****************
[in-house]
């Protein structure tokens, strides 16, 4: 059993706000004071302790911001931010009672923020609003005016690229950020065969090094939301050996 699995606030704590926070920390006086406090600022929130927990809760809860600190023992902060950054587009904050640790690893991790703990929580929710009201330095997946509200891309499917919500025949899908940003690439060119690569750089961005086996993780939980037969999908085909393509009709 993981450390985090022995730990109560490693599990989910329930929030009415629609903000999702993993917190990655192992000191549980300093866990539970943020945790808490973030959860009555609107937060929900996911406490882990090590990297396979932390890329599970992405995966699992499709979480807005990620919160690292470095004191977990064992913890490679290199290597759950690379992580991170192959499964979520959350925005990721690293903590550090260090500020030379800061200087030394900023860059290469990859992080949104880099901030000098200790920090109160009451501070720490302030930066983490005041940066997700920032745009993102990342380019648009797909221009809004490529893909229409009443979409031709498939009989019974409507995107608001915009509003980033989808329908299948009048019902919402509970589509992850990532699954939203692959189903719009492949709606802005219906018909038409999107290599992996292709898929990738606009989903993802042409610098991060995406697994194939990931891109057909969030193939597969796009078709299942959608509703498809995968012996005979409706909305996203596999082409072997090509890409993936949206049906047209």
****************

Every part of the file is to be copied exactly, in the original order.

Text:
[in-house]
């Protein structure tokens, strides 16, 4: 059993706000004071302790911001931010009672923020609003005016690229950020065969090094939301050996 699995606030704590926070920390006086406090600022929130927990809760809860600190023992902060950054587009904050640790690893991790703990929580929710009201330095997946509200891309499917919500025949899908940003690439060119690569750089961005086996993780939980037969999908085909393509009709 993981450390985090022995730990109560490693599990989910329930929030009415629609903000999702993993917190990655192992000191549980300093866990539970943020945790808490973030959860009555609107937060929900996911406490882990090590990297396979932390890329599970992405995966699992499709979480807005990620919160690292470095004191977990064992913890490679290199290597759950690379992580991170192959499964979520959350925005990721690293903590550090260090500020030379800061200087030394900023860059290469990859992080949104880099901030000098200790920090109160009451501070720490302030930066983490005041940066997700920032745009993102990342380019648009797909221009809004490529893909229409009443979409031709498939009989019974409507995107608001915009509003980033989808329908299948009048019902919402509970589509992850990532699954939203692959189903719009492949709606802005219906018909038409999107290599992996292709898929990738606009989903993802042409610098991060995406697994194939990931891109057909969030193939597969796009078709299942959608509703498809995968012996005979409706909305996203596999082409072997090509890409993936949206049906047209």